Friday, August 03, 2012

Rights And Wrongs - Friday


‘This is a pretty crap area really isn’t it?’ States trainee F as I weave the company car in and out of ageing Fords and Vauxhalls parked half on the kerb, half on what’s left of the grass. I hesitate to point out to him that this may be crumbling ex-local authority housing stock but the prices are still way out of his reach.

We’re on our way to measure up a voluntary repossession, the keys and instructions from the lender nestling in my briefcase. At least I know the outgoing owners will be long gone this time, it’s when they are still inside it gets messy. A scruffy brace of teenagers, hoods raised, look at us menacingly as I slow to walking pace to ease between a huge flatbed 4 x 4 and a rusty Citroen Saxo with more differing coloured panels than Joseph’s Technicolor Dreamcoat.

‘How come some houses have all new windows and roof tiles and some are all rundown?’ Asks F pertinently, as I spot the 1950s built semi in question. As if to underscore F’s question, the house we’re about to enter is scruffy, with the exception of a low-level picket fence to the front and a naff-looking windmill, while the adjoining home has updated UPVC and tiling.

‘The next door place is still owned by the council.’ I tell F as we clamber out of the car and I feel several pairs of eyes watching from behind net curtains. The dislike is almost palpable. At least if they key the car it’s not my long-term problem.
‘So they are actually in better nick than the one’s people bought?’ Questions F, brow furrowed.
‘Often.’ I tell him. ‘The people with mortgages can’t afford the upkeep.’
F shrugs and stands aside for me, his bovine brain clearly working on another question more rickety than the gate he’s just opened.

The house is typical of the era. Open-plan front garden, no garage, hence the on-street parking issues. To the side, is a narrow, wire-fence-bounded walk-through to a concrete shed, once for coal, more often full of bikes and rusty prams now.  We stop outside the front door. A door I now open with the shiny new set of keys, as I wonder if the ex-tenant, now ex-owner, regrets exercising their options.

‘So this was, like, one of those right-to-buy jobs then?’ Asks F uncertainly, as we check out, first the cramped under stairs cloakroom, with the temperature of a morgue, then the through lounge/diner to the rear kitchen, fitted with a cheap-looking DIY kitchen units, not quite level. A tap drips mournfully as I glance at the 100-foot garden, wildly overgrown, with the odd discarded push-along toy rising from the grass like some avant-garde entry at the Chelsea flower show.

‘Yes.’ I tell F as I unpack my clipboard and begin scribbling my notes on autopilot. I know the floor plan by heart and could probably guess the measurements it wasn’t for fear of prosecution under that pesky Property Mis-Description Act.
‘It was a mixed blessing.’ I tell F as I continue to jot down the home’s particulars and wonder how I’ll get a decent picture without using PhotoShop.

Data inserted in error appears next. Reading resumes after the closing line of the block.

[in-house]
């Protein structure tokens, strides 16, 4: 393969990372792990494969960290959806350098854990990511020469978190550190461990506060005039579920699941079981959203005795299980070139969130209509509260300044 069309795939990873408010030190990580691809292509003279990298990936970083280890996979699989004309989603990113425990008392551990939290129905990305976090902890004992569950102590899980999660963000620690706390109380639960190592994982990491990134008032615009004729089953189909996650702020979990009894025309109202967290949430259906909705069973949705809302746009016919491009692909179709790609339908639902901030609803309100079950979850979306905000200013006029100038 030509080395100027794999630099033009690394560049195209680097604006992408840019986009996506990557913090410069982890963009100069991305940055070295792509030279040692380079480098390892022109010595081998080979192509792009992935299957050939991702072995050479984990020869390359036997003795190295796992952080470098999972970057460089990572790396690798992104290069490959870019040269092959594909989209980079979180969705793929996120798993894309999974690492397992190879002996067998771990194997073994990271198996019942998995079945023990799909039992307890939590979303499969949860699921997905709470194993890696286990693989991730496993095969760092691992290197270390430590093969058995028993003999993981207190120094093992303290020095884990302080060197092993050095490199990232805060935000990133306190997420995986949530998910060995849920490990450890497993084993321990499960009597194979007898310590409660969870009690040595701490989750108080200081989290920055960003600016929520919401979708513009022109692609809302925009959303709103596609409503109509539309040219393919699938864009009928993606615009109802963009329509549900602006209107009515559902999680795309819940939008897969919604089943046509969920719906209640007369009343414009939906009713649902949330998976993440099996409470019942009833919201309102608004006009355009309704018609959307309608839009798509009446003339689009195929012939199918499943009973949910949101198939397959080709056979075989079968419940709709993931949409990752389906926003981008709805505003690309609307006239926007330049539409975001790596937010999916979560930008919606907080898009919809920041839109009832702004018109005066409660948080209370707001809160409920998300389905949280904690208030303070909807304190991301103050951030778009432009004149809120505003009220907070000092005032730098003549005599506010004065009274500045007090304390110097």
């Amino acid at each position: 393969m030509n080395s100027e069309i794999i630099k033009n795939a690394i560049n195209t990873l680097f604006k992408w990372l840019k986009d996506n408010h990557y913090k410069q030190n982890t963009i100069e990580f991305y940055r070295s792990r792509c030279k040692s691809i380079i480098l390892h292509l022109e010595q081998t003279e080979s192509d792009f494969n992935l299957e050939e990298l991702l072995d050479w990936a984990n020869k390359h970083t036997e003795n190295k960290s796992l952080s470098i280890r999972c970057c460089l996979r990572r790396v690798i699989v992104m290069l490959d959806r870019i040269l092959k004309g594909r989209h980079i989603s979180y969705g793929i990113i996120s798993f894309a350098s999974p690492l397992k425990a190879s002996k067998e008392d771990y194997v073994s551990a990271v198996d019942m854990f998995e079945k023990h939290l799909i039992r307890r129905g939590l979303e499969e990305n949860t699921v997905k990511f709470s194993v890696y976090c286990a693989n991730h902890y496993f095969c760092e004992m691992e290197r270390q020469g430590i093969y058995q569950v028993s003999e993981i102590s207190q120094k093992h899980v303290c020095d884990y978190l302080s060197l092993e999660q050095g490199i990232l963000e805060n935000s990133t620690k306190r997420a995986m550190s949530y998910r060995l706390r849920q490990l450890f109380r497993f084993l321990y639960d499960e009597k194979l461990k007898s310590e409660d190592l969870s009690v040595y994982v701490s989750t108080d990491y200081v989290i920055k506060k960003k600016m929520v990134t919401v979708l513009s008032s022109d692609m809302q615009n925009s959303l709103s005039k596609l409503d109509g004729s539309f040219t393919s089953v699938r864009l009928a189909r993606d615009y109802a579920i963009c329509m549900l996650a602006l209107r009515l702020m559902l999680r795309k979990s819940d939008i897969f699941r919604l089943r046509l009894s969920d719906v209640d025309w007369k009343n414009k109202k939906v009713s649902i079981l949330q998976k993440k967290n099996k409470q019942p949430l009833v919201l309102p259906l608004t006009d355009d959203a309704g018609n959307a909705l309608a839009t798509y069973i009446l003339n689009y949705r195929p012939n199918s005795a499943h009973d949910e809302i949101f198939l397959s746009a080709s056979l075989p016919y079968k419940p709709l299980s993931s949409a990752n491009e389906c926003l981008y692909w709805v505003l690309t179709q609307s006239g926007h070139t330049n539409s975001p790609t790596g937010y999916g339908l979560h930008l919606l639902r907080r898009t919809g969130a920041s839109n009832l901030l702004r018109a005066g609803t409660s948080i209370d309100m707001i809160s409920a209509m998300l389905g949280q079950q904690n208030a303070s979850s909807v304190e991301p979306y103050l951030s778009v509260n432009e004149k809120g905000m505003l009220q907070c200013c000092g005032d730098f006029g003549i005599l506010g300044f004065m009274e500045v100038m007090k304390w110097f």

‘So they all just turned a big profit then moved on?’ Asks F, as we make the upstairs landing and I see the cramped third bedroom and undersized bathroom, and then check out the two bigger bedrooms, both with cheap louver-fronted fitted wardrobes, circa 1970.
‘Those that didn’t run out of money and couldn’t make the payments.’ I tell F.

‘It was that women who invaded the Falklands that done it, was it?’ Says F, throwing me briefly, until I realise he’s talking about Margaret Thatcher. Sometimes I feel really old. Ignoring F’s tenuous grasp on history, I tell him that, as with most things in property, there are winners and losers - and no easy solutions.

‘So this place will be cheap then?’ Concludes F when we are back out by the gate and I’ve taken several snaps, none of which will hide the obvious without artifice and a risk of prosecution. I tell him my suggested number and he almost chokes.

If I’m right, he won’t be buying.

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3 comments:

Hotairmail said...

Very good. So much that is wrong nicely embedded in one succinct blog post.

Meanwhile RBS post another £2bn lost just for the first half of the year and are being flooded with cheap 'funding for lending' money and threats of full nationalisation if they don't lend more.

At what point does the country go bust or a revolution take place I ask myself? Certainly before house prices are allowed to fall. Indeed, as per your article, I fully expect the houses to fall down before the prices do.

Sibley's B'stard Spawn said...

Right to Buy; a great short-term vote-winner whilst decimating our council stock and lining the pockets of LLs via increased Housing Benefit payments.

More were actually sold off under New Labout than the Tories; not that it makes the blind bit of difference.

Shapps has promised to replace like-for-like with proceeds from RtB funding replacements. The flaw in this plan is that, in some places in the UK, it would take 1.6 homes sold-off to fund a replacement.

Mr P said...

The irony is that F's probably one of the more better off youngsters out there - a job {albeit as a trainee estate agent ;-)} and presumably no university debt dragging him underwater even before he starts his career.

How do his elders think his generation can pay the prices they are demanding for their property? Glad he thought the asking price was vomit inducing...